An economic model that seeks to include the cost of negative externalities into the pricing of goods and services. Supporters of this type of economic system feel products and activities that direct or indirectly cause harmful consequences to living beings and/or the environment should be accordingly taxed to reflect the somewhat hidden costs.
Phi Beta Iota: Variants of this stuff are for sale at Brookstone and Best Buy. The US has consistently refused to be serious about emission control, downlink security, and real-time processing. This is a “disaster” only to the degree that it reveals–once again–how immature the US “intelligence” archipelago of fiefdoms actually is.
Phi Beta Iota: Our first impression has been that Iran has downed the UAV with an Electromagnetic Pulse (EMP) beam. This is much cooler. As with the Taliban in Afghanistan able to hijack the downlinks, the Iranians simply hijacked the entire aircraft. From where we sit, the Chinese (who ride electric power circuits into “isolated” computers) and the Iranians [Persians, more PhDs per capita than most] are laughing at us, while the Russians simply ignore us. Newsflash for the Pentagon: our technology is not that great. Classifying the idiot vulnerabilities does not work–something we have been pointing out for twenty years.
Bob Seelert, Chairman of Saatchi & Saatchi Worldwide (New York):When things are not going well, until you get the truth out on the table, no matter how ugly, you are not in a position to deal with it.
Right now we have a huge opportunity to deal what's being called a “serious blow to one of Washington's most powerful lobbies.”1
The U.S. Chamber of Commerce is an army of lobbyists for hire by mega-corporations like banks and those in the fossil fuel industry. In 2009, it spent more corporate money on lobbying than the next five biggest spenders combined.2 And 93% of its campaign spending goes to support Republicans and attack Democrats.3
Google is a paying member of the Chamber, which means that part of the money they make from Google users—ordinary people like us using Gmail, Google search, and other Google products—goes into the Chamber's pockets to fight for Wall Street and Big Oil. But the Washington Post and Politico recently reported that at Google headquarters, employees are intensely debating whether Google should quit the Chamber in the next few weeks.4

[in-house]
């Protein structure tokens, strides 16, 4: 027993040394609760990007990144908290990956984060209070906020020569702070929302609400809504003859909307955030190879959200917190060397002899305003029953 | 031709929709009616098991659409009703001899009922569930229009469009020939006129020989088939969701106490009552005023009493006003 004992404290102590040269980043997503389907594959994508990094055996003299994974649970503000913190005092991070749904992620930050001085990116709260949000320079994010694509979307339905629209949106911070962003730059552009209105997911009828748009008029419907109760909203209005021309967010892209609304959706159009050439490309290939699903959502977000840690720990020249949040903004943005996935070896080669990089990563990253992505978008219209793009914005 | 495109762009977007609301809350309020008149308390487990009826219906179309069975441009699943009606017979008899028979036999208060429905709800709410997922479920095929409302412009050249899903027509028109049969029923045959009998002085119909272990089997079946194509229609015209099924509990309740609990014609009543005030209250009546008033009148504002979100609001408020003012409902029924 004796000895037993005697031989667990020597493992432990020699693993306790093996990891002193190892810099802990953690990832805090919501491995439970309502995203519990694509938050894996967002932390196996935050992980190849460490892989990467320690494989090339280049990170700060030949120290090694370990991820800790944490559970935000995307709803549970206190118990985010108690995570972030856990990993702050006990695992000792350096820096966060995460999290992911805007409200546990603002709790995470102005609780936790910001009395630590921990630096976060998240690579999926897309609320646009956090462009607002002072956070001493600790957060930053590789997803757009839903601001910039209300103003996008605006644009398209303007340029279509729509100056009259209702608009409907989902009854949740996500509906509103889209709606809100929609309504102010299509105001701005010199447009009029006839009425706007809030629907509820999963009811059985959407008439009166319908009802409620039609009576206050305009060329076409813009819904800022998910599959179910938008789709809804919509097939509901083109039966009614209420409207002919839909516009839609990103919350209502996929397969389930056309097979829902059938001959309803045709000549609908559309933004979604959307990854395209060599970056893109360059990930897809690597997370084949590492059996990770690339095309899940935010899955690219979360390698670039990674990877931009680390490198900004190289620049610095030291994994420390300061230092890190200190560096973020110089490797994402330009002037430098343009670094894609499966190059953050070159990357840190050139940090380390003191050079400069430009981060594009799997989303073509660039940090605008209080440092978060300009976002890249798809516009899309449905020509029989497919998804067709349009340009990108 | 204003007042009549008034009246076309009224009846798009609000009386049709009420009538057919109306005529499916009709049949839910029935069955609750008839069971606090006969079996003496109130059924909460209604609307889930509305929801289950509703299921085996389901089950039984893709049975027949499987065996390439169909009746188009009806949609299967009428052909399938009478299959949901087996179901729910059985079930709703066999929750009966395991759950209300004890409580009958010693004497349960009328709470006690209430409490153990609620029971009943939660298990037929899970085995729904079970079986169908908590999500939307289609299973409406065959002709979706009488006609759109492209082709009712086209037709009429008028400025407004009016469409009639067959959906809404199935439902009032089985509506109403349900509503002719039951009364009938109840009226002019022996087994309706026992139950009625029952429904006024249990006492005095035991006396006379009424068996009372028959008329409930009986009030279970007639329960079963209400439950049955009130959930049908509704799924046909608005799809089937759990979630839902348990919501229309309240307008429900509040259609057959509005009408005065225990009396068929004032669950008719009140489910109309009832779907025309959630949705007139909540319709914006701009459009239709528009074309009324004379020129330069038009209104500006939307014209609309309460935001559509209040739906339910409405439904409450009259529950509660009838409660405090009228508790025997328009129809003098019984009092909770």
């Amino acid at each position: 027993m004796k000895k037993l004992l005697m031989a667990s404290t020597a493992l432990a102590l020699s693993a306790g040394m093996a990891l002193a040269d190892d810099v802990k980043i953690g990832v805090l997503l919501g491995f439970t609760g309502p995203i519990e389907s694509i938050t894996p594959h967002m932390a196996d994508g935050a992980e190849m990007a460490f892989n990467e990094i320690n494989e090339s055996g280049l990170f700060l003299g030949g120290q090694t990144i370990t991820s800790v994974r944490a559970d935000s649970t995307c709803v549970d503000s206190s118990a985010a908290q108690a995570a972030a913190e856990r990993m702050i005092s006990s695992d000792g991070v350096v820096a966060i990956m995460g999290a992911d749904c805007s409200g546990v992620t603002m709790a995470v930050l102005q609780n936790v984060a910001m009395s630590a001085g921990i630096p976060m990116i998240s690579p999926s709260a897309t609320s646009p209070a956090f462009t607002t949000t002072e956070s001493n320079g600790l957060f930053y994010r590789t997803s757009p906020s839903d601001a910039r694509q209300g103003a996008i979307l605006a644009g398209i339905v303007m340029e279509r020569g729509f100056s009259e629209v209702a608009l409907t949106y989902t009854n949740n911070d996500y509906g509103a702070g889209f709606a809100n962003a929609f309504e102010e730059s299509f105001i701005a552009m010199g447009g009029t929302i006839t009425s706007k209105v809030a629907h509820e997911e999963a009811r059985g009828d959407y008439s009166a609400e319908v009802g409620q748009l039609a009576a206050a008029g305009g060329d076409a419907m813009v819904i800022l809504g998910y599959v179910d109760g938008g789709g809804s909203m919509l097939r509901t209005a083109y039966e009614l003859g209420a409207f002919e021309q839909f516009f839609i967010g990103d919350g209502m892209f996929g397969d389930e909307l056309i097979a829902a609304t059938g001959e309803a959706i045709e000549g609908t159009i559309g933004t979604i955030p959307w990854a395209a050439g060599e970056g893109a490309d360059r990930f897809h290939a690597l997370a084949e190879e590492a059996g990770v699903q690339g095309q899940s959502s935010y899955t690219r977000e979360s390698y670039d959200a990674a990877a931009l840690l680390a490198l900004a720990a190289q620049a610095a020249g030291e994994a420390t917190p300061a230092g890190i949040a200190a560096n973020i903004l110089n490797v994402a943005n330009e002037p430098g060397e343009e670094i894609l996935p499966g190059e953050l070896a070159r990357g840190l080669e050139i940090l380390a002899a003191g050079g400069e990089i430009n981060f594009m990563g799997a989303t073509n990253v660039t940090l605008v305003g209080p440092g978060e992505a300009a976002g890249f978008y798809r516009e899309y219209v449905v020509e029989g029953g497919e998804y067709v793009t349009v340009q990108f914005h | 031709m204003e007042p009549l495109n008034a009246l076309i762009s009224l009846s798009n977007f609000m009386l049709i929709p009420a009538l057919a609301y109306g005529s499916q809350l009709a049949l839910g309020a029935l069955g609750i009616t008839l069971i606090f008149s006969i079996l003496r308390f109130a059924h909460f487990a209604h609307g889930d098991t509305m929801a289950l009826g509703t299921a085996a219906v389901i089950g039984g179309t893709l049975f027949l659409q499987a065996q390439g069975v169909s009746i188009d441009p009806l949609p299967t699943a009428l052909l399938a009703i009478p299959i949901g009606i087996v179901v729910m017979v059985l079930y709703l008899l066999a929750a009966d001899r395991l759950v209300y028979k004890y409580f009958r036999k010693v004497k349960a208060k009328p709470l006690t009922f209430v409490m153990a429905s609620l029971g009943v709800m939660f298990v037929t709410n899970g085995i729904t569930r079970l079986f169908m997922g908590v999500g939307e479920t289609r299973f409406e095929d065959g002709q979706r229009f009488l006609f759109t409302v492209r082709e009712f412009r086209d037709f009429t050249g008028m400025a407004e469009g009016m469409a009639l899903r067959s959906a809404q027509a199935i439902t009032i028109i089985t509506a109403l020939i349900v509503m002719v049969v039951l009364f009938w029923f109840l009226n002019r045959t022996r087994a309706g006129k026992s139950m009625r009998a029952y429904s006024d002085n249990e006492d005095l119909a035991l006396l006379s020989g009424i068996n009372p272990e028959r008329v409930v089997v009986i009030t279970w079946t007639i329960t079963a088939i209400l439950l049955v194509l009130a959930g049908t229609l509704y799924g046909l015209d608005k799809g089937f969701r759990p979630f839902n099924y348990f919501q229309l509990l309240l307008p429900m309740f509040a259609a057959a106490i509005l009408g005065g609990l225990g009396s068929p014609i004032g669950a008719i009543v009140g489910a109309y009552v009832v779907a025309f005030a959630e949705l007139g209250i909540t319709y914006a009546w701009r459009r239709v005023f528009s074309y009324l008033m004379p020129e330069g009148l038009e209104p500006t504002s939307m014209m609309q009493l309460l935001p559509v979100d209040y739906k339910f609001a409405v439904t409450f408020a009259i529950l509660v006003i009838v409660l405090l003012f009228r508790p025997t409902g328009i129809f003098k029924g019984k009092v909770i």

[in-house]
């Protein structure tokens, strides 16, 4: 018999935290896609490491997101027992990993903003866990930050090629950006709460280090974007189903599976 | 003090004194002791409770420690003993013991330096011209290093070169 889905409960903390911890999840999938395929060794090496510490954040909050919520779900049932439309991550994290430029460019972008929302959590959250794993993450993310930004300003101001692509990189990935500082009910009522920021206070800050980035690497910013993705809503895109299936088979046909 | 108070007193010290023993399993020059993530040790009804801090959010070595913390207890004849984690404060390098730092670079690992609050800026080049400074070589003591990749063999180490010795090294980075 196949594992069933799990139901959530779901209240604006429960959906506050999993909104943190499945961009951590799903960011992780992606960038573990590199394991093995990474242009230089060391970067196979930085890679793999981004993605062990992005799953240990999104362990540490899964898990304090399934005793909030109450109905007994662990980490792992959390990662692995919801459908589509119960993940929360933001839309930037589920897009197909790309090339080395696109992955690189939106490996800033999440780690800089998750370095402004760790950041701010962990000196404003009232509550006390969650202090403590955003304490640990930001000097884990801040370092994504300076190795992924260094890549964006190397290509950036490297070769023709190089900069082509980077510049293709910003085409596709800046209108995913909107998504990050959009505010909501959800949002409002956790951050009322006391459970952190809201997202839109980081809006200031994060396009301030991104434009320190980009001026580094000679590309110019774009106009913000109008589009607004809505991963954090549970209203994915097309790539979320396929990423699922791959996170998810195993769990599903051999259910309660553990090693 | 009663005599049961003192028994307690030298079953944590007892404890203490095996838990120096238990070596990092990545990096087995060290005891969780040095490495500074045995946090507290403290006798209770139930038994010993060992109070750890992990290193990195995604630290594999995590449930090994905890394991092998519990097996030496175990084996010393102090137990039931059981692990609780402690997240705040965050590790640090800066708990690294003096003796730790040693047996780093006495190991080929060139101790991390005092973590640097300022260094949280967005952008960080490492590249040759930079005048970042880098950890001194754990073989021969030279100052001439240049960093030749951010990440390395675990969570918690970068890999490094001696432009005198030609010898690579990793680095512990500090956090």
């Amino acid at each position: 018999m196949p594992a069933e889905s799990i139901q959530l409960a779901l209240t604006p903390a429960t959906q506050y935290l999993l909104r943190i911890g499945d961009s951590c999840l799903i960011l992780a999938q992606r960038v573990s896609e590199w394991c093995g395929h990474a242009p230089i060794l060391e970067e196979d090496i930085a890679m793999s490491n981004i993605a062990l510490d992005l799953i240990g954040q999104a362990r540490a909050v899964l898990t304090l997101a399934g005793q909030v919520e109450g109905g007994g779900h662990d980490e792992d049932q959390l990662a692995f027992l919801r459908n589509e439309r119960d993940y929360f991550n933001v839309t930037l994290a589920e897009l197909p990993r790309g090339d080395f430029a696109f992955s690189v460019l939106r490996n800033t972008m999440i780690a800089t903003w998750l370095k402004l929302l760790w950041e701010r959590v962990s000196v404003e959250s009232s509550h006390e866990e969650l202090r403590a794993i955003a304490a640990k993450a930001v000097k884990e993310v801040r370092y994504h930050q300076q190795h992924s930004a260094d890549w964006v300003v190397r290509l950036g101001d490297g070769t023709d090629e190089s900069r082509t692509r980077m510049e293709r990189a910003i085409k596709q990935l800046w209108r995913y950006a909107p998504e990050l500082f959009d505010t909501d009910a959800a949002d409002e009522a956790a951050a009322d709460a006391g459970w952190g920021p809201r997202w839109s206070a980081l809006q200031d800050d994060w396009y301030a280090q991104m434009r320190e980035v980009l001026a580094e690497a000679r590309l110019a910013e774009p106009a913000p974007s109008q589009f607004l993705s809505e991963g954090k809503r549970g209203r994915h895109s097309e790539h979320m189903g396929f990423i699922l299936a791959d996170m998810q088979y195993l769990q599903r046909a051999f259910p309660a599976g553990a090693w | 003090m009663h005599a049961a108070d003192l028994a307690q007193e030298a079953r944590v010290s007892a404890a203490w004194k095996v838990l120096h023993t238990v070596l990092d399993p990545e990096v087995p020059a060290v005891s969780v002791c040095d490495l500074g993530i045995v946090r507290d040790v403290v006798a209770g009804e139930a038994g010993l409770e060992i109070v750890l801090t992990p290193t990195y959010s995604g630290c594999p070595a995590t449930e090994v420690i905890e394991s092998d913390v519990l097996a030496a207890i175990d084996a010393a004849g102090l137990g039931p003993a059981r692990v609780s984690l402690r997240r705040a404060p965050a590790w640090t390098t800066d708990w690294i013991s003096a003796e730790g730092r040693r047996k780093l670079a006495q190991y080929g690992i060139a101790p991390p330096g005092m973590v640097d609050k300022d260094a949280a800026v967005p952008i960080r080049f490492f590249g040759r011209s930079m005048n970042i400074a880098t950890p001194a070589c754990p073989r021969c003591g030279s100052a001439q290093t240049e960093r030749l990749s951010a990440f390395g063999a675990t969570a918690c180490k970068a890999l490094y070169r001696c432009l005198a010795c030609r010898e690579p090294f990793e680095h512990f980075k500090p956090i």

“Whenever the people are well informed” an optimistic Thomas Jefferson wrote, “they can be trusted with their own government.” Sure – but what if the people have no clue?
Most of the big challenges facing America and the world today – from climate change to disease to population growth – revolve around science and technology. If we – We, the People – are going to make smart decisions on what to do about these problems, we need to have at least a rough understanding of the basic science involved. Problem is, we don't.
The below link goes to Matt Ridley's excellent lecture analyzing the importance of heresy in science; and by extension, the danger to science posed by an Authority that dictates what is acceptable and what is unacceptable. The oppression of authority is a subject Galileo learned to his chagrin, and a central theme of Jacob Bronoski's brilliant Ascent of Man, in my opinion, the finest television series ever produced. (Bronoski's subject was the growth of knowledge and its central role in the cultural evolution of mankind. To appreciate the squandered potential of television and the mass media, one need only to watch Bronoski's series of programs.)
Ridley gave the Angus Millar Lecture of the Royal Society of the Arts in Edinburgh a few days ago 31 October 2011. Ridley is trained in evolutionary biology — he has a PhD in Zoology from Oxford. His libertarian philosophy makes him controversial in some quarters, but he one of the best science writers out there, particularly on the subject of evolution. Like Darwin, he thinks and writes from the point view of the bottom-up empiricist (which is my favorite point of view).
Ridley's specific subject is pseudo-science: its temptations, its fallacies, and its dangers: his case study is the theory of anthropogenic global warming–a theme about which he says: “When a study was published recently saying that 98% of scientists ‘believe’ in global warming, I looked at the questions they had been asked and realized I was in the 98%, too, by that definition, though I never use the word ‘believe’ about myself.”
Below the Line: PDF Link and Also Full Text Online